Our presentation here is focused on 10 key regulatory genes for ES cells differentiation, namely Oct4, Nanog, Sox2, Klf4, Esrrb, cMyc, Tbx3, Ezh1, Ezh2, Eed, and on the main miRNAs which may target these 10 key genes, according to the in silico target prediction databases TargetScan (version 5.0) and/or miRanda. Our approach radically narrows down the lists of potentially interacting miRNA-mRNA pairs predicted by TargetScan or miRanda, and for each validated miRNA-mRNA pair, we identify wether target mRNA repression occurs by direct degradation or by translation inhibition.

Materials and Methods

Microarray Data Description

We have centered our miRNA-mRNA interactions study on microarray data of mouse ES cells undergoing RA-induced differentiation. This dataset had been previously analyzed by classical techniques in Gu et al. [5]. The miRNAS microarray was provided by LC Science Inc. Each microarray data file gathers genes expressions recordings from two ES cells differentiation experiments: Wild Type (WT) and GCNF- Knock-Out (KO).

In both experiments, expression levels were recorded for 266 well characterized miRNAs on days 0, 1, 3, 6, based on 6 probe replicates for each miRNA prediction (MCEMIR, Cand, MIR) and 8 probe replicates for miRNAs (mmu-miRs). Simultaneously, the expression profiles of 30,000 mRNAs were recorded on days 0, 3, 6 using an Affymetrix mouse 430 2 array, based on three biological replicates per time point. Expression levels range from 1 to 46,559 for the miRNAs, and from 1 to 21,845 for mRNAs.

For both WT and KO data, and each day, we have several arrays (chips) recording expression levels for our 266 miRNAs and 30,000 mRNAs. For each miRNA and each mRNA, and for each day, we synthesize the replicate recordings by simply averaging the available multiple values of their expression levels.

For each miRNA and each mRNA, we can then interpolate the available profile data to generate interpolated expression levels values at 19 intermediary time points (t = 0, 1/3, 2/3, …, 17/3, 18/3), by a Piecewise Cubic Hermite Interpolation (PCHIP) technique, which is well known to preserve monotonicity and the basic qualitative features of expression profiles.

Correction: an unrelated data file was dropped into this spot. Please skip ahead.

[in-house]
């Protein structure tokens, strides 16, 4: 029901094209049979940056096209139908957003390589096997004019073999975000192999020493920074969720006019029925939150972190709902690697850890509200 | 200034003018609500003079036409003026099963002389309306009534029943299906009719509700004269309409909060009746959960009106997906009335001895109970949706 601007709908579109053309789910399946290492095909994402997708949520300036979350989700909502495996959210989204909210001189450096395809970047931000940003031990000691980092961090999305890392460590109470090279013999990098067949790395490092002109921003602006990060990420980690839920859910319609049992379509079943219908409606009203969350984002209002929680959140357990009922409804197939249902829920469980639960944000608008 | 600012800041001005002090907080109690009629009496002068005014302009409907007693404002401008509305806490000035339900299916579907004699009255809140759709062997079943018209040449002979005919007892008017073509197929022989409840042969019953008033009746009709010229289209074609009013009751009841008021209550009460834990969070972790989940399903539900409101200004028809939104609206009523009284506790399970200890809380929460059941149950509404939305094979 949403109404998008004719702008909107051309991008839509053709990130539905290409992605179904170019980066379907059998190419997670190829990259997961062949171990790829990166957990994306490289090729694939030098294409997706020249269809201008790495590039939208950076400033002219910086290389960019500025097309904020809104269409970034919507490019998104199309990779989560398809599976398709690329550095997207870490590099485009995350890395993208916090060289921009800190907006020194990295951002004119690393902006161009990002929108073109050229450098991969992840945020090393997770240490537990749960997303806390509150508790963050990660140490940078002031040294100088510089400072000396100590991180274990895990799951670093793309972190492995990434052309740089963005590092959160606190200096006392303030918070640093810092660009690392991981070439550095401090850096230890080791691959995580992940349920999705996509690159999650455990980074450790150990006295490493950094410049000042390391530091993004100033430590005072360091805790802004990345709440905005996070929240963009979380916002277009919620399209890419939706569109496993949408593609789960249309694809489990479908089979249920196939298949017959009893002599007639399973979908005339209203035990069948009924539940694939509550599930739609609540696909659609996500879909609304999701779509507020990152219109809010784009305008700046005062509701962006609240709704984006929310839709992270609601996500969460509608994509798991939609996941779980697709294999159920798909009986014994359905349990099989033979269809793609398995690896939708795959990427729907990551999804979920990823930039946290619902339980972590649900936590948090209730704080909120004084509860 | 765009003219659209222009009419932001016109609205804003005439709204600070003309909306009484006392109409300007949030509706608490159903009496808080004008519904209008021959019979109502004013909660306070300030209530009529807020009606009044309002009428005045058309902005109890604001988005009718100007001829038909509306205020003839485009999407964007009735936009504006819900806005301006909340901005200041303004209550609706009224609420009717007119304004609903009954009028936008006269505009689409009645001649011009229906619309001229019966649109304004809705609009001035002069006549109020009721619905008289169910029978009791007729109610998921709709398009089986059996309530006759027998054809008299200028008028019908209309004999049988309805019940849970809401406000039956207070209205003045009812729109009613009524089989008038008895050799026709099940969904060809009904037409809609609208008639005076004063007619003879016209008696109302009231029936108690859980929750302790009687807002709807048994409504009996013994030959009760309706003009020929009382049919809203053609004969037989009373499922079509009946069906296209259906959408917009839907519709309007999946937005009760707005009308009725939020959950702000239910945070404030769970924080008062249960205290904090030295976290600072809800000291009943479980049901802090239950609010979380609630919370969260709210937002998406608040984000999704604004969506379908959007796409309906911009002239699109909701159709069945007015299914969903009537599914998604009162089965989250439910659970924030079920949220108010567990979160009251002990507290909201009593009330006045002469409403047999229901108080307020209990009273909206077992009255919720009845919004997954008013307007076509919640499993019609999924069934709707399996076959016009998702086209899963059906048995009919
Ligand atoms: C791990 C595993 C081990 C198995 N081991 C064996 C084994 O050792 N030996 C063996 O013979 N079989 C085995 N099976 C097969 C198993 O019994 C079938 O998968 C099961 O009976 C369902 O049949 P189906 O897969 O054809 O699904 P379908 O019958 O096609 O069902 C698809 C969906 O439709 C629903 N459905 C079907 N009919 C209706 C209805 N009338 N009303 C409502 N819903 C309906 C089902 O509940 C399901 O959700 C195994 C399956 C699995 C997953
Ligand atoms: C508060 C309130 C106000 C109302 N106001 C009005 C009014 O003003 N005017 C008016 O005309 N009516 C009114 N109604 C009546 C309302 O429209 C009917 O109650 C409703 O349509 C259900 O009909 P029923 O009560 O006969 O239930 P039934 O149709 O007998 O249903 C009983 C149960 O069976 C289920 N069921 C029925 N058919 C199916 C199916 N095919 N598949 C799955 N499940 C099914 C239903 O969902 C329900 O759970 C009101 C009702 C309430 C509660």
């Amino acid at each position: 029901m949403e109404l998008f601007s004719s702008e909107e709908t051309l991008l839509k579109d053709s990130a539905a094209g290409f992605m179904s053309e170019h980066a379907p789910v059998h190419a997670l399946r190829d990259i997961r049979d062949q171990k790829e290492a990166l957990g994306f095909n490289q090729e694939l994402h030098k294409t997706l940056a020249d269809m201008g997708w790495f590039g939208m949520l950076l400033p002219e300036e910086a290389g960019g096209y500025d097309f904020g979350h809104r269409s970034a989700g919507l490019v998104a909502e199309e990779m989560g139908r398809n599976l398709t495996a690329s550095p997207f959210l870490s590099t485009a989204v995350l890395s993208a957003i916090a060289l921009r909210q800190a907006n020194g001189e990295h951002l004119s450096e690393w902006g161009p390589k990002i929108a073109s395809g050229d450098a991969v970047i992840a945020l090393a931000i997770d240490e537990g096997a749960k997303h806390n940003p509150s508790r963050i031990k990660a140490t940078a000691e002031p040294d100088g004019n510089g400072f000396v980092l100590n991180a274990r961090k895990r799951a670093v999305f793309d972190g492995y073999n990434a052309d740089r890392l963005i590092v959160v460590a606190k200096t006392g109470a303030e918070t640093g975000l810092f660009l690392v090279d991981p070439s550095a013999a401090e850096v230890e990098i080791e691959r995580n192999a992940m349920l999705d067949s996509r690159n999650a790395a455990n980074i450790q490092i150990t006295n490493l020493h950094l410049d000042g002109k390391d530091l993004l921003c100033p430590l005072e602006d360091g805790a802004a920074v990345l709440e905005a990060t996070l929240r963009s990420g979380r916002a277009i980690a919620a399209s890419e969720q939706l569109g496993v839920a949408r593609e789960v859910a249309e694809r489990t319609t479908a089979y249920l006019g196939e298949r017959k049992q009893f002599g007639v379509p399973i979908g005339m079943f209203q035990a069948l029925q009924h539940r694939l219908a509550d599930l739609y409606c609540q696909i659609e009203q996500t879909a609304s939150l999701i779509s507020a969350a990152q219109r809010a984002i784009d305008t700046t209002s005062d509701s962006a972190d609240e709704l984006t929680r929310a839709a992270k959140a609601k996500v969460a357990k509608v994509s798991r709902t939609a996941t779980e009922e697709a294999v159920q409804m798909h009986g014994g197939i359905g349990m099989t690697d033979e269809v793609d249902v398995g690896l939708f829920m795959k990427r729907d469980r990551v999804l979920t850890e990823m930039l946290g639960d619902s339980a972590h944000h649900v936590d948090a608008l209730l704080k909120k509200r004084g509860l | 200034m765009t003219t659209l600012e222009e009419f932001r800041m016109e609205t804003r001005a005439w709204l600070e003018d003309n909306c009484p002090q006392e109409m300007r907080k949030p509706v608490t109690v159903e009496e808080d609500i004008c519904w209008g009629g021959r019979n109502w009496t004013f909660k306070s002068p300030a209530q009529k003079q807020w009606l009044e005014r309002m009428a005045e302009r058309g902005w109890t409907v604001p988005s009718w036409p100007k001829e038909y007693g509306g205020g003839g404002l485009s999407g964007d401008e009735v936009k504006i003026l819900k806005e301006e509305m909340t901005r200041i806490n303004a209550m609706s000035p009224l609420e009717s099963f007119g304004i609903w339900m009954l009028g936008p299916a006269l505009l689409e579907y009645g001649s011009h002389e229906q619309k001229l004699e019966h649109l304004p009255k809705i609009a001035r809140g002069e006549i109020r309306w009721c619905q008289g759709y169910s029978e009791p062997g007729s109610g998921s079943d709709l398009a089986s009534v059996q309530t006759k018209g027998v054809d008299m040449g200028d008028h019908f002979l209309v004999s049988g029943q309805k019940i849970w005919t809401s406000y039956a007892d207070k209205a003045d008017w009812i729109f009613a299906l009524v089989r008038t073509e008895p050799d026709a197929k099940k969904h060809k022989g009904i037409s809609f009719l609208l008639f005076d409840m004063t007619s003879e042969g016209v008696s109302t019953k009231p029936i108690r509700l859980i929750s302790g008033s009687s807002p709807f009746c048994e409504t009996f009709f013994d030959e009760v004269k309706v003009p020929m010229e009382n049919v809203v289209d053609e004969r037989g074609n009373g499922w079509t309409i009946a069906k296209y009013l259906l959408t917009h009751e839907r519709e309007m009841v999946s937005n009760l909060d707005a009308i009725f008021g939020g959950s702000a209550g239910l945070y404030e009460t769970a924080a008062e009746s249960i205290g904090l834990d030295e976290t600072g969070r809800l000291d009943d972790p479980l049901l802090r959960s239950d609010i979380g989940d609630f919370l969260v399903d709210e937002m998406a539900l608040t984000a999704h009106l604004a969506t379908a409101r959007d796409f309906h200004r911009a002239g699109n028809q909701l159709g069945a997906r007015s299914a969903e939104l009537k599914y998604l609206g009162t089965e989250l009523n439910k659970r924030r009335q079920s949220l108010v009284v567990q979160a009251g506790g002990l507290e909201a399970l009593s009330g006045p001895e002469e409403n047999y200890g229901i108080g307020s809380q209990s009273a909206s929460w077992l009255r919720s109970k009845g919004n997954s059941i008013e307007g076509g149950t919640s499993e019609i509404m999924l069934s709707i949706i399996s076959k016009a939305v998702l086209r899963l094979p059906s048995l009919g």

Analysis of Western Blot Data for Four Pluripotency Proteins

By Western blots analysis, we have also recorded protein expression profiles For during ES cell differentiation (see Figure 1), for both WT and GCNF-KO, at time points (0, 1.5, 3, 6).

Figure 1. Western blots for 4 proteins and actins.

Oct4 and Nanog levels exhibit quite strong decrease for WT cells and very slow decrease for GCNF-KO cells. Sox2 levels vanish after 1.5 days for WT cells and slowly decrease for GCNF-KO cells. GCNF levels are initially low, peak at day 3 and fall back on day 6 for WT cells. For GCNF-KO cells, GCNF levels naturally vanish.

The raw image data provided by Western blotting were converted into numerical values by standard image analysis software tools [10]. We have then normalized the image intensities by the corresponding recorded actin intensity (which functions as an internal loading control). These normalized proteins intensity data were then interpolated as above to compute proteins expressions at the same 19 intermediary time points.

Previous Results Linking miRNAs and Regulatory Loops for ES Cells Differentiation